14. ^ a b Tadeusz Pankiewicz, Apteka w getcie krakowskim, Wydawnictwo Literackie, Kraków 2003, p. 114. ISBN 8308033539.
  15. ^ a b Andrzej Chwalba, Dzieje Krakowa, vol. 6 (Kraków w latach 1945–1989), ed. J. Bieniarzówna & J. M. Małecki, Cracow, Wydawnictwo Literackie, 2004, p. 194. ISBN 8308036368, ISBN 8308001157.
  16. ^ a b c d Description of the current state of the facility on the Prison Administration website of the Polish Ministry of Justice. (See online.)
  17. ^ Wincenty Hein & Czesława Jakubiec, Montelupich, Cracow, Wydawnictwo Literackie, 1985, pp. 53, 59, 201. ISBN 8308003931. Cf. Stanisław Piwowarski & Jacek Salwiński, Rozbicie więzienia św. Michała w Krakowie 18 VIII 1946 r., Cracow, Krakowski Klub Artystyczno-Literacki, 1997, p. 12. ISBN 838581650X.
  18. ^ Izolda Kiec, Zuzanna Ginczanka: życie i twórczość, Poznań, Obserwator, 1994, pp. 162–163, 177. ISBN 8390172003. Kiec consistently misspells the name of the street as "ulica Czarneckiego [sic]".
  19. ^ Stanisław Taubenschlag, To be a Jew in Occupied Poland: Cracow, Auschwitz, Buchenwald, tr. (from the French) D. Herman, Oświęcim, Frap-Books, 1998, p. 29. ISBN 8390699230, ISBN 9788390699233. (First published as Być Żydem w okupowanej Polsce: Kraków–Auschwitz–Buchenwald, 1996.)
  20. ^ Monika Bednarek & Jacek Salwiński, Pomorska: przewodnik po miejscu pamięci narodowej i oddziale Muzeum Historycznego miasta Krakowa, Cracow, Muzeum Historyczne Miasta Krakowa, 2003, p. 34. ISBN 8391425177.
  21. ^ Tadeusz Pankiewicz, The Cracow Ghetto Pharmacy, tr. H. Tilles, New York, Holocaust Library, 1987, P. 30. ISBN 0896040860; ISBN 0896040879. (First published as Apteka "Pod Orłem" w getcie krakowskim, 1966.) Pankiewicz's pharmacy is 200 metres (700 feet) away from the Czarnieckiego Prison.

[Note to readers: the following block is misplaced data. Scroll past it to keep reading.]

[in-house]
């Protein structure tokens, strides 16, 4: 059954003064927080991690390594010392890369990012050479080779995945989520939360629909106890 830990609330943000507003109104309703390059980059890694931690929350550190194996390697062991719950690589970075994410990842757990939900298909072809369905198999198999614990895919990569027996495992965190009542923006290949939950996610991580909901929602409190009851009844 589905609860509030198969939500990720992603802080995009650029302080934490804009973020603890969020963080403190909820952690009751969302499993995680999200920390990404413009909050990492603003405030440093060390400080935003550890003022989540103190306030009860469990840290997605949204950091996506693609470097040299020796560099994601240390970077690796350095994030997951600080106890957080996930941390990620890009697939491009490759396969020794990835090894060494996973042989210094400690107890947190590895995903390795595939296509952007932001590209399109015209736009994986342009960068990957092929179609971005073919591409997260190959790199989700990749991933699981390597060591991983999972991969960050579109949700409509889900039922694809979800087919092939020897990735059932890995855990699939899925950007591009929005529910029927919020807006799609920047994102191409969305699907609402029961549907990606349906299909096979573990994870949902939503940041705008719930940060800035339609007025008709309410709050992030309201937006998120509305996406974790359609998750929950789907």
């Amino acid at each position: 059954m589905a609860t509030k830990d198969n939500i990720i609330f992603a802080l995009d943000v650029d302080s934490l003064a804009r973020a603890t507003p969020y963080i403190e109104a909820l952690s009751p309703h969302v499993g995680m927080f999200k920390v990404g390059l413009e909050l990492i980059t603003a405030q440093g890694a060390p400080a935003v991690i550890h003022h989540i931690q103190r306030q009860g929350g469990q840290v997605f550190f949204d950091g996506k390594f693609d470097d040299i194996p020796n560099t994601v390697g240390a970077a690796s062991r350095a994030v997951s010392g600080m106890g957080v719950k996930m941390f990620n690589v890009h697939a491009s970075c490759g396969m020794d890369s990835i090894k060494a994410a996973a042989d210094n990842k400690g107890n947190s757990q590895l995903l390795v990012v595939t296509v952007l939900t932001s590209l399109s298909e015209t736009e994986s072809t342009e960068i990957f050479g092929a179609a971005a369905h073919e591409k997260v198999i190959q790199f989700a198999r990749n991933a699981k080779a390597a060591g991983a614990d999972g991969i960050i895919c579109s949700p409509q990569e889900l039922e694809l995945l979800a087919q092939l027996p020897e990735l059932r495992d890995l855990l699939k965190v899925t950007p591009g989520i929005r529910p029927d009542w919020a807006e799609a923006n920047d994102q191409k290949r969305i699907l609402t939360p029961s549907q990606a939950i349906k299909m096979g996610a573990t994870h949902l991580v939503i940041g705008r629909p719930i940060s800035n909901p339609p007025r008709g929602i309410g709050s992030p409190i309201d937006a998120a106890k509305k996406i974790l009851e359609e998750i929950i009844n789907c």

22. ^ The report of Czesław Sułek nom de guerre Cenio; in: Podgórski pluton dywersyjny "Alicja" Szarych Szeregów w Krakowie, ed. Cz. Skrobecki, Komisja Historyczna ZBoWiD [Oddział Kraków–Podgórze], 1983. (Read excerpts online.)
  23. ^ Piotr Stachiewicz, Akcja Koppe: krakowska akcja "Parasola", 2nd ed., corr. & enl., Warsaw, Wydawnictwo MON, 1982, p. 39. ISBN 831106752X.
  24. ^ Ryszard Nuszkiewicz, Uparci, Warsaw, PAX, 1983, pp. 194 & 199. ISBN 8321104657.
  25. ^ Włodzimierz Rozmus nom de guerre Buńko, W oddziałach partyzanckich i baonie "Skała", Cracow, Krajowa Agencja Wydawnicza, 1987, pp. 33–34. ISBN 8303017934.
  26. ^ Dionizy Garbacz, Mroczne lata: Stalowa Wola, 1939–1944, Stalowa Wola, Wydawnictwo Sztafeta, 1993, p. 107, n. 12.
  27. ^ Teodor Gąsiorowski, s.v. "Banaś, Władysław"; in: Małopolski słownik biograficzny uczestników działań niepo­dległościowych, 1939–1956, vol. 1, ed. T. Gąsiorowski, et al., Cracow, Towarzystwo Sympatyków Historii, 1997, p. 17. ISBN 8390456877.
  28. ^ Stanisław Dąbrowa-Kostka, W okupowanym Krakowie: 6 IX 1939–18 I 1945, Warsaw, Wydawnictwo MON, 1972, p. 151.
  29. ^ a b c Obozy hitlerowskie na ziemiach polskich 1939–1945: informator encyklopedyczny, ed. Cz. Pilichowski et al. (for the Główna Komisja Badania Zbrodni Hitlerowskich w Polsce and the Rada Ochrony Pomników Walki i Męczeństwa), Warsaw, Państwowe Wydawnictwo Naukowe, 1979, p. 252. ISBN 8301000651.
  30. ^ Tadeusz Wroński, Kronika okupowanego Krakowa, Cracow, Wydawnictwo Literackie, 1974, p. 263.